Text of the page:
He had so many different layers and I just loved how smart, intelligent, wise, and helpful he was. Somehow, he always made the right choices. The right sacrifices. He was such an amazing character, and I just need a million more books about his adventures.
Insert these two wonderful characters into the world of A’landi, and you have a novel full of fashion, judgemental old men (lolol), impossible quests, adventures, horse and camel-riding, fashion, deserts, mountains, evil barbarians, ghosts, demons, and dresses that come to life? It’s a wild rollercoaster ride I really wanna experience again.
Many times I got confused while reading this fantasy, but in a good way? Even though I’m not used to stories like this one, it somehow still worked. A’landi and its people jumped out of the page, and they were lively and they’ll be very hard to forget.
The book was divided in three parts: The Trial, The Journey, and The Oath. And it amazes me how well-executed the storyline is. At times, I feared that the pacing of the book would slow or nothing of importance would happen, but it was so action-packed. There was such a good balance of dialogue, adrenaline, character interactions, and romance, I’m truly in awe.
Speaking of romance, I kinda loved the romance in this? I know a lot of people don’t, which is totally fair and valid, but I personally really enjoyed it, as Maia and Edan had great chemistry. They just worked, ya know? I do think I would’ve liked it a teeny bit better had it been queer, but it was still great! (I headcanon my king Edan as queer and y’all can Fight Me, idc.)
The writing was so lush and rich. Slightly flowery, but never, ever convoluted. Descriptions of settings, food, buildings, clothes, nature, and animals were all excellently done. I am dying to read more of Elizabeth Lim’s words cause that woman has talent.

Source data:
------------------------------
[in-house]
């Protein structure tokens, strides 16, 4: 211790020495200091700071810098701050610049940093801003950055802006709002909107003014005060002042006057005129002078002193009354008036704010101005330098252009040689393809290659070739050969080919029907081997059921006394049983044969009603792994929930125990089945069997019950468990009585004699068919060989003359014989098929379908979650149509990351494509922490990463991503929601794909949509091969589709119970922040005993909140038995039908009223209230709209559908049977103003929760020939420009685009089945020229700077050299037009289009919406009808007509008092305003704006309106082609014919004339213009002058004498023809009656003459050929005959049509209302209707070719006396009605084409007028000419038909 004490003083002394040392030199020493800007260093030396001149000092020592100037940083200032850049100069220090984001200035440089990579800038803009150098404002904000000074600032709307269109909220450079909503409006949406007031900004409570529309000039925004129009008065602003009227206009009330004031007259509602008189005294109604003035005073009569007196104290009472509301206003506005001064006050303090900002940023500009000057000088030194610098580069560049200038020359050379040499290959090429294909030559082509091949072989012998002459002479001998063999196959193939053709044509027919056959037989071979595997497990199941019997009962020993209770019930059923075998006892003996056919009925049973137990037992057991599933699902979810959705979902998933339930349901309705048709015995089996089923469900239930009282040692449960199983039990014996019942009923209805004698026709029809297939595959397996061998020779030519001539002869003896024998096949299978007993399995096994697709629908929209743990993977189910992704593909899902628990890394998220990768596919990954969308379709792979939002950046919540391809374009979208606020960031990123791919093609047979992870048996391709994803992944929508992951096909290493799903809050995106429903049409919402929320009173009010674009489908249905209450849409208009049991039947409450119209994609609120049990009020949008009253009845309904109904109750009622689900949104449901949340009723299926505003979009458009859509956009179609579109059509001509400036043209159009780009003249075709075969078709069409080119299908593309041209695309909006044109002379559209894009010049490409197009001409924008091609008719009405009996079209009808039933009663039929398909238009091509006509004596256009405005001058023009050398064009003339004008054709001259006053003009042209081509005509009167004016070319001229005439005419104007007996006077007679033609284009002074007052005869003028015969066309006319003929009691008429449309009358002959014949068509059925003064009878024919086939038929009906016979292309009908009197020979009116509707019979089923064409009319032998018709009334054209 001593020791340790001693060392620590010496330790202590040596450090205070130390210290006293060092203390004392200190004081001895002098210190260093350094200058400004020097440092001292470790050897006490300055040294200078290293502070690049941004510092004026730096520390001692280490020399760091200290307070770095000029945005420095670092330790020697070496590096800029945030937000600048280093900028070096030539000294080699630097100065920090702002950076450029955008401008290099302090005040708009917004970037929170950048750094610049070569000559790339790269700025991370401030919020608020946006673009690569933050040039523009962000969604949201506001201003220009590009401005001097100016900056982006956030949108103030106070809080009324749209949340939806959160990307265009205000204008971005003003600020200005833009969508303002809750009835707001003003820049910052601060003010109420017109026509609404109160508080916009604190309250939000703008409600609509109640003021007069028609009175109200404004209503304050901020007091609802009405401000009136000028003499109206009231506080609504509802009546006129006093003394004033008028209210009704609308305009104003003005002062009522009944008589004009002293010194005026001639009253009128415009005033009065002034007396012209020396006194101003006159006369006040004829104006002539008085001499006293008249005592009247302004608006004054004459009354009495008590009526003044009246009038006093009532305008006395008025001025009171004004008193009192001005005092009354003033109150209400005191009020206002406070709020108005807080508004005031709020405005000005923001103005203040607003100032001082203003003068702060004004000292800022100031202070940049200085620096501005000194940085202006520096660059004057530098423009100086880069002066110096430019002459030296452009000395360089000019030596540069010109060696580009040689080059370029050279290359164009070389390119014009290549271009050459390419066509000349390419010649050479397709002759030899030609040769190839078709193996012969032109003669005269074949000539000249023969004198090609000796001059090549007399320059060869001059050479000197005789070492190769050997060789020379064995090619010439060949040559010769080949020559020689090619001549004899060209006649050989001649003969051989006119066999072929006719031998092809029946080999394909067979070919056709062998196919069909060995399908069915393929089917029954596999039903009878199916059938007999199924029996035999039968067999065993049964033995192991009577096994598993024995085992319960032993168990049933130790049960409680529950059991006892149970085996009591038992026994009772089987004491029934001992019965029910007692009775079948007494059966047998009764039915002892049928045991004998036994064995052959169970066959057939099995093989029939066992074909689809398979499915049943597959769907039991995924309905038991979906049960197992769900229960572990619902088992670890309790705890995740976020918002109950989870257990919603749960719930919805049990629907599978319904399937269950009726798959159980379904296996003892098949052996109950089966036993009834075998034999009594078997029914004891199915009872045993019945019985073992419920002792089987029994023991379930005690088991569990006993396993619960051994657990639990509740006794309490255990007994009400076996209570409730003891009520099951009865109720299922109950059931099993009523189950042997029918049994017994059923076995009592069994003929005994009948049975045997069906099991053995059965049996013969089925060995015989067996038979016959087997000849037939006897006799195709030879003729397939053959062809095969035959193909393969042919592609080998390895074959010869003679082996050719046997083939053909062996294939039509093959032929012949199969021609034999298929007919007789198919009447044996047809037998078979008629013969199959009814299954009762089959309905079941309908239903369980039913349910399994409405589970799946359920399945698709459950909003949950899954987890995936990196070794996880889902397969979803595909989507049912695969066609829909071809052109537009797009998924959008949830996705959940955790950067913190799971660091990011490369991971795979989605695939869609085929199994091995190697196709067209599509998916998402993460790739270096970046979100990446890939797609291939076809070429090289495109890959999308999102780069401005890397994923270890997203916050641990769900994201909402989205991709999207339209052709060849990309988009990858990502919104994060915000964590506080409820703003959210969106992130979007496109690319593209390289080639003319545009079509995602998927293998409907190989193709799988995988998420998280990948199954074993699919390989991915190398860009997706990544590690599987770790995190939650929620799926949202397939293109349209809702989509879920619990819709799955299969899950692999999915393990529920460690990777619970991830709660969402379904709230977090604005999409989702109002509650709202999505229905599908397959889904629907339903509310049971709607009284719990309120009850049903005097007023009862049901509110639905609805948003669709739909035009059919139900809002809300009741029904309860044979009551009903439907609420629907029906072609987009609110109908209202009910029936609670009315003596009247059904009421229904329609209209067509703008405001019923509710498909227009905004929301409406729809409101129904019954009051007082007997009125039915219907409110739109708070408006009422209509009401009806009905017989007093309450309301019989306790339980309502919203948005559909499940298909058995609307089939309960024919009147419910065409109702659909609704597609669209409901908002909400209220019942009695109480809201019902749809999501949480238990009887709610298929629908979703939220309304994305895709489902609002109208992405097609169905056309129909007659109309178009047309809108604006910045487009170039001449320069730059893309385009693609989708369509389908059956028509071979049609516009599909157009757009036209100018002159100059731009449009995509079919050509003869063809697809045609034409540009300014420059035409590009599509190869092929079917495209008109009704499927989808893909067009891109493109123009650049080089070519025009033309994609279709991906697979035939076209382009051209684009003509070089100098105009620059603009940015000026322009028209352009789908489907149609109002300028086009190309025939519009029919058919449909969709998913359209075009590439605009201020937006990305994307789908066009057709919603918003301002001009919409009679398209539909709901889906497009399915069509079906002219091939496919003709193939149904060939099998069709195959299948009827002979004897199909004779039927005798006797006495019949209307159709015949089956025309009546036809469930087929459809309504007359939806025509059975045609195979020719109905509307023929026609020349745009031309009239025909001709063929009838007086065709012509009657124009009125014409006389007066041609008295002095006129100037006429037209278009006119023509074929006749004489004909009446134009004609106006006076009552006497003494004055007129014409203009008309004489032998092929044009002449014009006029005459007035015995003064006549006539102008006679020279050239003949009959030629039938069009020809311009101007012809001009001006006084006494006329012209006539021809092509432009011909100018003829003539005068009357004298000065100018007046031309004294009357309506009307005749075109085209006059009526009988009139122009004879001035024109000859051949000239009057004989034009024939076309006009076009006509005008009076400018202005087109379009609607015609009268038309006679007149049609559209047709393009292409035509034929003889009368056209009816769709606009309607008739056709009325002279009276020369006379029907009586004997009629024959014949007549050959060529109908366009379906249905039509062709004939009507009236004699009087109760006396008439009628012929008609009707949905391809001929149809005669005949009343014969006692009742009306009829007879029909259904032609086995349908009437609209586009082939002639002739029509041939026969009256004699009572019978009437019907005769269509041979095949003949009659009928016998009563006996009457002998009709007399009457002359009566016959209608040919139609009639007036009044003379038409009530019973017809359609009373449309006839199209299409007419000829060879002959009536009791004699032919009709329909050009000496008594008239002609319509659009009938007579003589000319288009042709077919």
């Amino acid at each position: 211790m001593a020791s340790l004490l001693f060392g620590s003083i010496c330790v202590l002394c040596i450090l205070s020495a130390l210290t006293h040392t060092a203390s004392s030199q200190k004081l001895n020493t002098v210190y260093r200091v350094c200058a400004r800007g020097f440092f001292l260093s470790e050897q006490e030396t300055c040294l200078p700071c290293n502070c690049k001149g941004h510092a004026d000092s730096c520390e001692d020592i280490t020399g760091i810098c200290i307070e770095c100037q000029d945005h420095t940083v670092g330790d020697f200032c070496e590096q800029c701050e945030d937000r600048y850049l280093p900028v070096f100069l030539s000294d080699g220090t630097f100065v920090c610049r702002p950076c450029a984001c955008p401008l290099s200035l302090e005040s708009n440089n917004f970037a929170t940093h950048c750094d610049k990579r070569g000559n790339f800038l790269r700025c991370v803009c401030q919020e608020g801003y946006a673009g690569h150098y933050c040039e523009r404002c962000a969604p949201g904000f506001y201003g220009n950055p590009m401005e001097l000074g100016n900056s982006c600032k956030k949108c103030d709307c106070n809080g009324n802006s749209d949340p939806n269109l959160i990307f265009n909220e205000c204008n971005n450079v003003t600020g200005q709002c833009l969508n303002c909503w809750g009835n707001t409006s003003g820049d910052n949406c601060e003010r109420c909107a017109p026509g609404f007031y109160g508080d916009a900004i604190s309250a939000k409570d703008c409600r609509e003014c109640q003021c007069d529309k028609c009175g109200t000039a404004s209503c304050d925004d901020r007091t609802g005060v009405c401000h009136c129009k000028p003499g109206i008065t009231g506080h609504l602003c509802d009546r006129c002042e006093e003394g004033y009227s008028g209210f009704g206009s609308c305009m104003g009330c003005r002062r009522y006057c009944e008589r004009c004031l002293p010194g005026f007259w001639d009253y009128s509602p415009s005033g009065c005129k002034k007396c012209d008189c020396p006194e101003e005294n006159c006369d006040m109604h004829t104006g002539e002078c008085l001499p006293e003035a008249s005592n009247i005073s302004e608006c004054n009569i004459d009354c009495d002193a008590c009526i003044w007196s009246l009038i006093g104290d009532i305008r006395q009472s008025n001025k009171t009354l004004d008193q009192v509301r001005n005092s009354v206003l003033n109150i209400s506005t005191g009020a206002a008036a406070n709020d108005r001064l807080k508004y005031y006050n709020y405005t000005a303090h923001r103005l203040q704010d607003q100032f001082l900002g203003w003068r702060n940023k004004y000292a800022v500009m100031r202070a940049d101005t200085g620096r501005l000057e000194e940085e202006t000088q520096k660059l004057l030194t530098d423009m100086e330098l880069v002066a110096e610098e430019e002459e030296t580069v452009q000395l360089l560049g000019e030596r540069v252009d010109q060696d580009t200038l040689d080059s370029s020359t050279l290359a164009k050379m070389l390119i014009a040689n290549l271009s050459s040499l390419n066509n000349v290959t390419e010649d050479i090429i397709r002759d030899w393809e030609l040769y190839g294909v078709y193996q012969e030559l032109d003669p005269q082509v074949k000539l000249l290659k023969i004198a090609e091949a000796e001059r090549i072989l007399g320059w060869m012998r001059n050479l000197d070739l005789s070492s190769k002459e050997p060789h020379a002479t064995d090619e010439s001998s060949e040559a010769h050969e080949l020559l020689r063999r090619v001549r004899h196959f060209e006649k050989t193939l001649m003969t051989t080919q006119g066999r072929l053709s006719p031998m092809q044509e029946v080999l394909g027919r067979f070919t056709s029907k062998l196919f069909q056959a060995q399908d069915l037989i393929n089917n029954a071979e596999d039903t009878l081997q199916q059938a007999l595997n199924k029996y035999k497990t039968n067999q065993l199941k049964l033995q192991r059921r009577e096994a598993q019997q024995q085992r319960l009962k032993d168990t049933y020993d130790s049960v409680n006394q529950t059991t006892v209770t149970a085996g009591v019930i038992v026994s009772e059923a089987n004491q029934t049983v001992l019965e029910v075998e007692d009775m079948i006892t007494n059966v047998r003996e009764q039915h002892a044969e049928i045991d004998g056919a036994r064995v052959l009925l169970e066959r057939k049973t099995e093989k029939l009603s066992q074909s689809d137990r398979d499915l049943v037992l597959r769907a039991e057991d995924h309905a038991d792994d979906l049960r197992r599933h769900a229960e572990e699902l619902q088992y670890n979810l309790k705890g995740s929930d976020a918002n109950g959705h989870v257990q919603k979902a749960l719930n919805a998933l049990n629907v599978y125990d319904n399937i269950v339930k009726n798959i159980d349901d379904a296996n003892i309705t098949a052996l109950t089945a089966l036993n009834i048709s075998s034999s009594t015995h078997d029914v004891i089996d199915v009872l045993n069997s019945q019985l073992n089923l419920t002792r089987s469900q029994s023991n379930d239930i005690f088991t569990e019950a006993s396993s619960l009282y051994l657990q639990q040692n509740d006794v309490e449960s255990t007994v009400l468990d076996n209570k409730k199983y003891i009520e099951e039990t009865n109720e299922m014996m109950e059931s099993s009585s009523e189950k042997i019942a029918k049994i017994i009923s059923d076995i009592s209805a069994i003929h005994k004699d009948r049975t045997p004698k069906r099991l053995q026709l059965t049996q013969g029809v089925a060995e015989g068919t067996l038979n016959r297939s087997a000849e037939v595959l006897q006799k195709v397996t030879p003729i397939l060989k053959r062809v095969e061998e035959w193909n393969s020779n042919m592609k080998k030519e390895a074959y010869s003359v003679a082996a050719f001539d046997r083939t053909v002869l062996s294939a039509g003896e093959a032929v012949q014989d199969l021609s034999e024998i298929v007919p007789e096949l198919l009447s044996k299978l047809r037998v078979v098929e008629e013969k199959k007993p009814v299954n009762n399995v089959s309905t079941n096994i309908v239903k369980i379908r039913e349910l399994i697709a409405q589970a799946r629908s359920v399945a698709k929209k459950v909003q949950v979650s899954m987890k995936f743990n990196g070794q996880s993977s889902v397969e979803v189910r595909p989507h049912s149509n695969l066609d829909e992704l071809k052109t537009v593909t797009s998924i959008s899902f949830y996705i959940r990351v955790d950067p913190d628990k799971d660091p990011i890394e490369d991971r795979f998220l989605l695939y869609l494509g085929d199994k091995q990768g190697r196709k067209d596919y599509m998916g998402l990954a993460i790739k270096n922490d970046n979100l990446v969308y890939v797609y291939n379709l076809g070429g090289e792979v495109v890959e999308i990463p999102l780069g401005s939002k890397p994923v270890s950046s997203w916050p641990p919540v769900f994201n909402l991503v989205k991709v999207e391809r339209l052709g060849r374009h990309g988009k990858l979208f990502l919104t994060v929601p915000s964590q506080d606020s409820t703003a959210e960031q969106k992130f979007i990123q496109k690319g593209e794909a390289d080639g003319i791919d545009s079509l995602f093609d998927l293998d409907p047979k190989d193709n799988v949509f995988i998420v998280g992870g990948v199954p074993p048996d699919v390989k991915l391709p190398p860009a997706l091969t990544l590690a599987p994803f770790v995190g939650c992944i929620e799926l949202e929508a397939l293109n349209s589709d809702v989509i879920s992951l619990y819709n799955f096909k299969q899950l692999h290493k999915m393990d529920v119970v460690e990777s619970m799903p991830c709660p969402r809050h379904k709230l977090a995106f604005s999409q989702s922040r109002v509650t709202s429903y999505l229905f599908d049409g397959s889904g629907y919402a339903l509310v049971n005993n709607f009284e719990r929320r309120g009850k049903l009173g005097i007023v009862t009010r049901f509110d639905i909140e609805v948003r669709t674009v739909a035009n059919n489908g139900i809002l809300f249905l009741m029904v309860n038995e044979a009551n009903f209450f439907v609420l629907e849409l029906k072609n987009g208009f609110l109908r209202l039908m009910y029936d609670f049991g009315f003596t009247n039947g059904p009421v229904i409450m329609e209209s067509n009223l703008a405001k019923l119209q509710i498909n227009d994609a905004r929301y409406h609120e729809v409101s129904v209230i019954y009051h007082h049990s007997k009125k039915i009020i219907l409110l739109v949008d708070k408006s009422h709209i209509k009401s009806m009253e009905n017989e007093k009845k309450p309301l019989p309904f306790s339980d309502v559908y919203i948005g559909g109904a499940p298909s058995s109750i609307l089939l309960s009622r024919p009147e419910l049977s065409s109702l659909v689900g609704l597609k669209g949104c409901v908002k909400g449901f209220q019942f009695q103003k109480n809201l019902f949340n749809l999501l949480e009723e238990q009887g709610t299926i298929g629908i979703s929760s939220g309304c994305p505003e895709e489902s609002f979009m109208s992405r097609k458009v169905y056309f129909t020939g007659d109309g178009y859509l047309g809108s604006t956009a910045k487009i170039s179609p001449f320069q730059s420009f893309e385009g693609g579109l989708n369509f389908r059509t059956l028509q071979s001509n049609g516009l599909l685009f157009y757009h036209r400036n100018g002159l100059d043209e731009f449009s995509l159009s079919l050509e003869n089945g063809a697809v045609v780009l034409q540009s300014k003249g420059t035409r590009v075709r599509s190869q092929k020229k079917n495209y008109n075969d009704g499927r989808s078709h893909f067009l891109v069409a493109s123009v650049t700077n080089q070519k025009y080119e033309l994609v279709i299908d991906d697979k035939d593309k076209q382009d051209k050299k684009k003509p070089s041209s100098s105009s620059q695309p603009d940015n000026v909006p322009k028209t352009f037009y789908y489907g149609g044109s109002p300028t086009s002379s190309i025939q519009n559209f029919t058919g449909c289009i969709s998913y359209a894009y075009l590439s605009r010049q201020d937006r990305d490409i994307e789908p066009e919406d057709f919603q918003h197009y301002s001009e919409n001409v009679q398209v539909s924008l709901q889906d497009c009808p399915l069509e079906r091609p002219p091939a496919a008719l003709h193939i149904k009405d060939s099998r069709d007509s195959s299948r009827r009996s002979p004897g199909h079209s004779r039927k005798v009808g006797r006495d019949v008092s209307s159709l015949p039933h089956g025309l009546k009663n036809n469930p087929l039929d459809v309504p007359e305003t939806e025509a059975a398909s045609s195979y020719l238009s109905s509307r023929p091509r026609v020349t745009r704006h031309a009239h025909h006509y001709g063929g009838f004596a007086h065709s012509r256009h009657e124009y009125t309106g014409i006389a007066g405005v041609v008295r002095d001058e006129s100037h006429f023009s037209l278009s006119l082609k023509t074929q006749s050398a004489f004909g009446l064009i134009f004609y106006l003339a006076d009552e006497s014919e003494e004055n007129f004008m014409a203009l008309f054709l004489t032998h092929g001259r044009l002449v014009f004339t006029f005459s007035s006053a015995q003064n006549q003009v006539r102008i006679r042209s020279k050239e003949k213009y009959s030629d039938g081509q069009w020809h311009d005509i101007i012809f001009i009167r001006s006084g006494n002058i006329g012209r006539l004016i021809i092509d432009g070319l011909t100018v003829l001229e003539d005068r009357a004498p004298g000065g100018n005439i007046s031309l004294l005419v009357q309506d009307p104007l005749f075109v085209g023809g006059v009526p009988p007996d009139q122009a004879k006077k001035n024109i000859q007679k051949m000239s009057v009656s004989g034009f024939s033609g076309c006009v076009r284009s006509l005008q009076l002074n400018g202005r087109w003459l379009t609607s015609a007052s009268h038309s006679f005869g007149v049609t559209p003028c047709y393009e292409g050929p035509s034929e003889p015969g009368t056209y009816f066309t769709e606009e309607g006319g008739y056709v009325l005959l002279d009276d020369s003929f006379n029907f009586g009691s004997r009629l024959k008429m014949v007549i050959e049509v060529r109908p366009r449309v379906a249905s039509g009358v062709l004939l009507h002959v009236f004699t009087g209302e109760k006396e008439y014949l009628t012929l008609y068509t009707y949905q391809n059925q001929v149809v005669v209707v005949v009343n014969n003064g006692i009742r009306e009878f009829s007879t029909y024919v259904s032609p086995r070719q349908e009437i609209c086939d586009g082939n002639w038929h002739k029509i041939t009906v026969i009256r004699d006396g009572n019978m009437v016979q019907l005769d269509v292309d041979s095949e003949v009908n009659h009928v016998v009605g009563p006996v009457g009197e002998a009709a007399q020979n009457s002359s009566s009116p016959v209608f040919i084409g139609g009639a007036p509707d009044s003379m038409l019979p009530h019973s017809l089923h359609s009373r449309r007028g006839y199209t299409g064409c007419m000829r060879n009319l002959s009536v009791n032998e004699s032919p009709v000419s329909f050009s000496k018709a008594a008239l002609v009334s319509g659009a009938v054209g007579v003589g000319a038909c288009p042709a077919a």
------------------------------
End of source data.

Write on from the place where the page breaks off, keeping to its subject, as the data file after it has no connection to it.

My only complaint would be the ending? I do think it’s a good cliffhanger ending, as much as it fucking hurt me, but I truly believe, as many other people do, this could’ve worked better as a standalone. Just a few more hundred pages and a great resolution could have been done. But nevertheless, I’m still incredibly hyped for the sequel, Unleash the Dusk, and I am very much looking forward to seeing where the story goes next.
I won’t speak on the Chinese or disabled representation, as I am not an ownvoices reader and don’t feel comfortable speaking about certain aspects when it’s really not my place. I have seen a lot of complaints about the disabled rep, but I have seen Elizabeth Lim took into account a lot of the early critiques of the ableist storyline (Maia fakes a limp and uses a cane whilst in the palace, Keton’s disability getting magically cured at the end of the story), but as I’ve heard, these elements were changed in the finished copy, and I’m glad.
Overall, Spin the Dawn is an enchanting tale full of heart, soul, and spirit that you must not miss, inspired by Chinese mythology and high fashion, and I, as an avid YA contemporary reader, highly recommend you check it out.
Rating: 4.5/5 stars ⭐
Thank you to Random House Children’s and Knopf Books for Young Readers for providing me an ARC of this book via Netgalley in exchange of an honest review!
And that concludes this blog post!
Have you read Spin the Dawn? If you have, did you like it? Did you enjoy it as much as I did?
If not, is it in your TBR? Are you excited to give it a read? Tell me everything!
I hope you all enjoyed, and I’ll see you on the next one.